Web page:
A Joint Parliamentary Committee (JPC) which went into the Citizenship (Amendment) Bill of 2016 (that was passed in 2019) and submitted its report in January 2019 put the beneficiaries at 31,313 who had already been given LTVs - as captured below. The government had said that in future inquiries would be made when fresh claims were made for citizenship.
Does India then need NPR-NRIC?
Prof Debarshi Das of IIT Guwahati, who has been actively engaged with Assam's NRC and illegal migrants says: "My sense is that there is no need for a country-wide NPR-NRIC for three reasons: (a) Assam experience shows it is very difficult for poor, illiterate, inter-state migrants to produce documents that are demanded for providing citizenship; (b) if we want to get rid of illegal migrants we should use police and intelligence agencies to identify them and tighten border security and (c) where is the data on illegal migrants that might warrant a country-wide NRIC?"
PC Mohanan, former chairman of the National Statistical Commission (NSC) says: "A sub-continent got divided artificially into three with no natural boundaries. Given the social, political and economic background, people were allowed to move in. They got integrated, have common physical features and language. There is no way a surveyor can identify them. Besides, in India, anyone can produce any kind of documents.
"Illegality of migration is our own construct. With my field experience, the NPR, and later the NRIC, will always be inconclusive. The NPR they talk of is found only in small countries with perfect civil registration."
Prof Faizan Mustafa, Vice-Chancellor of Hyderabad's NALSAR University of Law, says: "The migration from Bangladesh into India has come down as the Census data shows. With the Bangladesh economy doing better than us, there is hardly any economic incentive to infiltrate into India. The Right-wing created a false narrative about the exaggerated numbers of illegal immigrants and our apex court got carried away by those numbers leading to its erroneous judgment and subsequent insistence on Assam NRC."
Political scientist Prof Niraja Gopal Jayal writes that she is not aware of any example in the world in which the entire population has been asked to prove its citizenship. She gives the example of the UK which, in 2006, legislated national identity cards to be linked to a National Identity Register but realised its pitfalls, repealed it in 2011 and destroyed all data within a month.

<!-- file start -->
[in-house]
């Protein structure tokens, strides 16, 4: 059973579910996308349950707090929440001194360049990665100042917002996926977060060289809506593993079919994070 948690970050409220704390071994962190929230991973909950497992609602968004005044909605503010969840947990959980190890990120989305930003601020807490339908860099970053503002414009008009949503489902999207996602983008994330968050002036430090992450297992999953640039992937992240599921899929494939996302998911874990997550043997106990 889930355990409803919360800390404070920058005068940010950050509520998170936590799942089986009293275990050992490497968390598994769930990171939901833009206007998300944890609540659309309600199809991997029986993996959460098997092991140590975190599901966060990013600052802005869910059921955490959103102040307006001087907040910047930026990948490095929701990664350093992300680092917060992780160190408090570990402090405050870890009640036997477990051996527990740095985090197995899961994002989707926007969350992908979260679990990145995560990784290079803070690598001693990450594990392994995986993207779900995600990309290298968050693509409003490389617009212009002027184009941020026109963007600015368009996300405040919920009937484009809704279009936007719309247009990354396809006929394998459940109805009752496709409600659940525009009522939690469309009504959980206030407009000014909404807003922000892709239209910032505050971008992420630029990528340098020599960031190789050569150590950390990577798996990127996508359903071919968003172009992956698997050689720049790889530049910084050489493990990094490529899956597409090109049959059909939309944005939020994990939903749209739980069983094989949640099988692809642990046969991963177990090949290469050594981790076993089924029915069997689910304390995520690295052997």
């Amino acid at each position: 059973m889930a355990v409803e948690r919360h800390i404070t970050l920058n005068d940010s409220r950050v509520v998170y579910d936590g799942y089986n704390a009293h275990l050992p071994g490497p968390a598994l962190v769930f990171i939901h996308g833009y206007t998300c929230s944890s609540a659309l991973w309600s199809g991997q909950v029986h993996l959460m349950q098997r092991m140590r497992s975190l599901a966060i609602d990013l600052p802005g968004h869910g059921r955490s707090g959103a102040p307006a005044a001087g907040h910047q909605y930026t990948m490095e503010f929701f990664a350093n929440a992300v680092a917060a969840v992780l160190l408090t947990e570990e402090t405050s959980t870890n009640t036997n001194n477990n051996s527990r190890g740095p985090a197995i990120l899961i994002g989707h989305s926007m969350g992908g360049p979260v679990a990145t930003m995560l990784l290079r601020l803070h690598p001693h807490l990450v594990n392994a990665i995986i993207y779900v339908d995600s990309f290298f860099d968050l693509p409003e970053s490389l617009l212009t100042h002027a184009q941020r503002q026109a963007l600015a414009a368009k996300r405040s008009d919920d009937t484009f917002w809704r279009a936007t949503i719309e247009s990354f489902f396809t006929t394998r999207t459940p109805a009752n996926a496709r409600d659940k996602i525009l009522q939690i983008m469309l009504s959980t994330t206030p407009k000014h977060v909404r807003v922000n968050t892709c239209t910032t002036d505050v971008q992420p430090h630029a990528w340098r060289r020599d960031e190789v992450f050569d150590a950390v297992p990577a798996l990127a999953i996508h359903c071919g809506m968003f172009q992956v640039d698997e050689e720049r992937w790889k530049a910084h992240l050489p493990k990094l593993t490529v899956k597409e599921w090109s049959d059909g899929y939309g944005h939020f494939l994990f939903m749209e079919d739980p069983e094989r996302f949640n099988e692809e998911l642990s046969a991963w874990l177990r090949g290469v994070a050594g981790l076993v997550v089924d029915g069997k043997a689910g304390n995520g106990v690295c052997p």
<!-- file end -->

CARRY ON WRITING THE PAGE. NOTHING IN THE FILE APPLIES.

Is there a need for CAA 2019?
PDT Achary, former Secretary-General of the Lok Sabha (2005-10) explains the need for the CAA 2019: "The CAA 2019 became necessary because the people who can be naturalised or registered as citizens should not be illegal migrants - as per the 2003 amendment in the Citizenship Act of 1955.
"But the CAA 2019 should have avoided classification of illegal migrants on the basis of their religious identities. That would have prevented this country-wide agitation and violence."
Thus, one problem was introduced in 2003 by the earlier NDA regime led by Atal Behari Vajpayee by introducing "illegal migrant" - defined as a foreigner who entered India (a) without valid documents and (b) with valid document but overstayed the permitted period.
The CAA 2019 introduced another problem by making religion the basis of granting citizenship to those illegal migrants but keeping the Muslims out of it, sparking a country-wide strife.
No need for NPR post-Aadhaar
Lastly, a new twist has been added by the Union Law Minister Ravi Shankar Prasad, who said recently, "There is a need for NPR because Census details cannot be made public to any authority, but NPR is required to frame policies for the delivery of welfare schemes."
The argument does not hold since the Aadhaar card is specifically designed for delivery of welfare schemes and have so far been issued to 125.1 crore people in India.
The title of the law under which these cards are issued - The Aadhaar (Targeted Delivery of Financial and Other Subsidies, Benefits and Services) Act of 2016 - reflects nothing else. So, why this fig leaf of justification for NPR-NRIC when none exists?